History of New Orleans

The mythical New Orleans is located in the state of Louisiana, in a subtropical climate. It is the most European and multicultural city in the United States. Nicknamed “Nola” or “Big Easy” for the famous nonchalance of its inhabitants, it is shaped by a rich and complex past.

A city founded in the edge of Mississippi

The history of New Orleans began in 1718. Montreal explorer Jean-Baptiste Le Moyne de Bienville founded a French colony on the southern shore of Lake Pontchartrain, which was occupied by native Americans of the Amerindian tribes. This privileged location offers easy access to the Mississippi Valley and the Gulf of Mexico. The name of the town pays homage to Philippe, Duke of Orleans, then Regent of the Kingdom of France.

The French colonization

New Orleans was first French. It was created by French settlers under the leadership of the colonist Jean-Baptiste Le Moyne, Sieur de Bienville, in 1718. So they called him in homage to the Duke of Orleans. The Duke of Orleans was Regent. He ruled France after the death of Louis XIV and until the minority of Louis XV. New Orleans became the capital of the colony of Louisiana. It has been sold and redeemed many times. It was ceded in 1762 to Spain, then to France in 1800. It was sold to the United States in 1803 by the First Consul, Napoleon Bonaparte, along with the rest of Louisiana. Its history makes it very marked by its French past.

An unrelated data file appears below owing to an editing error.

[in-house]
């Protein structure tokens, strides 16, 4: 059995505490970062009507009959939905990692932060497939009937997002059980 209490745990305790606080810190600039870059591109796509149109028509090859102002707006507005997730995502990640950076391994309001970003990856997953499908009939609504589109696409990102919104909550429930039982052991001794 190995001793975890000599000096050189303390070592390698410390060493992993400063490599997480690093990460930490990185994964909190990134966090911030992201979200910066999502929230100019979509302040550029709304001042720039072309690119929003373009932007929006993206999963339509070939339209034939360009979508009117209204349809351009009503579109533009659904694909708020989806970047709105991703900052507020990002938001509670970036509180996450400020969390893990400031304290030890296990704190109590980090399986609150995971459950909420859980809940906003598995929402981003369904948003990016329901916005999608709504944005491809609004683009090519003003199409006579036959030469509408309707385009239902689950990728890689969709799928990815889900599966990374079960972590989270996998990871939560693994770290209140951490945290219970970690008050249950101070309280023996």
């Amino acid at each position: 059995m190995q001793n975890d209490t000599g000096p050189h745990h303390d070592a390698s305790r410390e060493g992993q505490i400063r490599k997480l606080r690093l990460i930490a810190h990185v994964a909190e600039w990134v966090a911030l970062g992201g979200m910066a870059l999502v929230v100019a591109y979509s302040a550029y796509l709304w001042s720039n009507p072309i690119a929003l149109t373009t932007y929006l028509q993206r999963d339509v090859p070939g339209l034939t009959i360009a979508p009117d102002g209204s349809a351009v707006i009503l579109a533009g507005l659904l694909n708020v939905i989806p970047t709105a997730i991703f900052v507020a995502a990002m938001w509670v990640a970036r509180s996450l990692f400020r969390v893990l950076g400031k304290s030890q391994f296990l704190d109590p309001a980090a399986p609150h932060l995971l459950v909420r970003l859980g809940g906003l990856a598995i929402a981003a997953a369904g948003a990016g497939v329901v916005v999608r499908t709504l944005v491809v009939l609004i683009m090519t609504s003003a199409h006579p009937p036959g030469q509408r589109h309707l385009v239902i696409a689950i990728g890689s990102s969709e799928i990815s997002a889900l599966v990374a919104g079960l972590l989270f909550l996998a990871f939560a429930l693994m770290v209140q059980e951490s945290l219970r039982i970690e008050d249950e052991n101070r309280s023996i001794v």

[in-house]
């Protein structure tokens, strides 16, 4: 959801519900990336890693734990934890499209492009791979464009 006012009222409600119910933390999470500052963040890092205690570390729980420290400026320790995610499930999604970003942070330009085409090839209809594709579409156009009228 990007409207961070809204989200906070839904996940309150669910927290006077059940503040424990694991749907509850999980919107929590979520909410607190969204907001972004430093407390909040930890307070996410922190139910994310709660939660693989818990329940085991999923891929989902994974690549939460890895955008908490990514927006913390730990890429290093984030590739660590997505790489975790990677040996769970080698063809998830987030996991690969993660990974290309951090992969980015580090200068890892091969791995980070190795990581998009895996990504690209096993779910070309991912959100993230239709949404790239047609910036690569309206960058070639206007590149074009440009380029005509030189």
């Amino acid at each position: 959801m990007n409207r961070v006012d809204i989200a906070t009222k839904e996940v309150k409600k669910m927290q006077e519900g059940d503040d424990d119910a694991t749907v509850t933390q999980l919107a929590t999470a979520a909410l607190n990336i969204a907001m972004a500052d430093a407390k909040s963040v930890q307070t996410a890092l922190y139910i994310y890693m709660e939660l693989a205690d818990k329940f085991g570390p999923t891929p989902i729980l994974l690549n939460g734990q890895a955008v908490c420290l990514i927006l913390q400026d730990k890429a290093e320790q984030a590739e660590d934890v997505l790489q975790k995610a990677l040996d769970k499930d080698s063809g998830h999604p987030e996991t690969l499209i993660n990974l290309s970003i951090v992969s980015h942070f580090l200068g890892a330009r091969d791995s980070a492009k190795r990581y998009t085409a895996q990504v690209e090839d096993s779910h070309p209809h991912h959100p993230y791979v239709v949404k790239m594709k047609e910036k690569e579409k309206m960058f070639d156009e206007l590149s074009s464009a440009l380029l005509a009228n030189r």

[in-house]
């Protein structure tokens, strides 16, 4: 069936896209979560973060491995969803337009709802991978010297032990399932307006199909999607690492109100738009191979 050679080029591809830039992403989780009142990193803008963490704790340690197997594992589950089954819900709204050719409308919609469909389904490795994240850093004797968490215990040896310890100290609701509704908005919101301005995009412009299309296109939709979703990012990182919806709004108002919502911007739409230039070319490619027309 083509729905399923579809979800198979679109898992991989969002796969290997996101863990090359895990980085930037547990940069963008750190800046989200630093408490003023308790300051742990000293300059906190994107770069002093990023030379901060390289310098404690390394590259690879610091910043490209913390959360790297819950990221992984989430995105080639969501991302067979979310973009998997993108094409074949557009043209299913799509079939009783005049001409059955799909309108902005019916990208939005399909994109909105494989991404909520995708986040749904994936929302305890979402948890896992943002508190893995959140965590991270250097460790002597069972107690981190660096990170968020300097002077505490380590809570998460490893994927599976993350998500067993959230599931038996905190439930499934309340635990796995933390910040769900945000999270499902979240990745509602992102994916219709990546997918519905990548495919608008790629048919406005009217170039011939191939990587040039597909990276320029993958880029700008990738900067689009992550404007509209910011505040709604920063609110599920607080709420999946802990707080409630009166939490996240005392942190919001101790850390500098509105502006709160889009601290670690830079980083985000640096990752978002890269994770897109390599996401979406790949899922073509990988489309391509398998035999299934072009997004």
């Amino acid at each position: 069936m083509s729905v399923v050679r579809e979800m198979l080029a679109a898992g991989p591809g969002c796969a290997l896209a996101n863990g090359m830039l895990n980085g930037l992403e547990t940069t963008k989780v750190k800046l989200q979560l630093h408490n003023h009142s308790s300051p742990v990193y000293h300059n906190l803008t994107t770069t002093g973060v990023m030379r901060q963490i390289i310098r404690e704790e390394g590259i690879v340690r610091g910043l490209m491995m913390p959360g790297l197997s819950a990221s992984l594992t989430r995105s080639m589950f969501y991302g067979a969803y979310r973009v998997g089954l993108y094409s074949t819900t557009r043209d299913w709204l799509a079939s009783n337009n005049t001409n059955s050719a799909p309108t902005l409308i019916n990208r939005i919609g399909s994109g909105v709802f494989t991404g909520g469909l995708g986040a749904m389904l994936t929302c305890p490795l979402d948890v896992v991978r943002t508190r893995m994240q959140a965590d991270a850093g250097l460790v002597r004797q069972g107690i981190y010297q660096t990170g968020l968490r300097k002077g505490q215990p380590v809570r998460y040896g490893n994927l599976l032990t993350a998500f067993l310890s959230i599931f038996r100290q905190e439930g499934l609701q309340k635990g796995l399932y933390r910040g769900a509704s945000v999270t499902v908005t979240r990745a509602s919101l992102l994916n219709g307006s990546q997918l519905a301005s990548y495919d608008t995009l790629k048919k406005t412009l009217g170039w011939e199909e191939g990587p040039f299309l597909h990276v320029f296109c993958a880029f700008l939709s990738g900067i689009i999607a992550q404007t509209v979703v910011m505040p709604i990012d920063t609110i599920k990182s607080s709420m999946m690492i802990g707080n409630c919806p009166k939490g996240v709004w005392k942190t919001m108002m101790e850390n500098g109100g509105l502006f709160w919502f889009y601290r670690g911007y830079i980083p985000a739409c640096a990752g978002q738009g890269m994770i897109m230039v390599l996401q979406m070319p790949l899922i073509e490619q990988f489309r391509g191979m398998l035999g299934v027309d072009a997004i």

The Duke of Orleans implemented several measures to populate and develop this strategic territory. Prisoners, vagabonds, beggars, and prostitutes are doomed to board for America. This event inspired Abbe Prevost in his novel Menon Lascaux. Slaves were also brought in from the African continent. Since its birth, New Orleans has been distinguished by its cultural intermingling due to the different communities that live there. Mixed marriages are accepted, and in some cases even encouraged, to promote population growth.

The Spanish Colonization

A first turning point occurred in 1762 when France ceded Louisiana to Spain. The significant heritage of this period is reflected in its architecture. The two great fires of 1788 and 1794 forced the Spanish to rebuild many buildings, notably in the historic French Quarter of Vieux carré. New Orleans takes on Cuban music. In 1800, the city returned to French rule for a short time.

The Creole influence of New Orleans

In 1804, the island of Santo Domingo underwent a revolution. The slaves rose and succeeded in taking power, founding Haiti: first black republic, free and independent of the modern world. About 10,000 people fled to New Orleans, doubling the local population, and introducing a new ethnic and cultural cohabitation in North America.

The acquisition of Louisiana by the United States

At the same time, Napoleon Bonaparte sold the immense territory of Louisiana to the United States. The Latin atmosphere of the city is changing under the influence of the Anglo-Saxon. The Americans are building new neighborhoods west of the old French Square in New Orleans. Canal Street separates the two areas. One is Creole, Catholic, francophone and festive, while the other is Anglo-American, Protestant, and Puritan. The culture shock is intense.

The decline of French

In the mid-19th century, New Orleans had a population of 170,000, 40% of whom were francophone. The Civil War, followed by the abolition of slavery and the mass arrival of Americans, forever transformed the face of New Orleans. The teaching of French in public schools is prohibited. Tolerance gave way to segregation, as everywhere in the southern United States.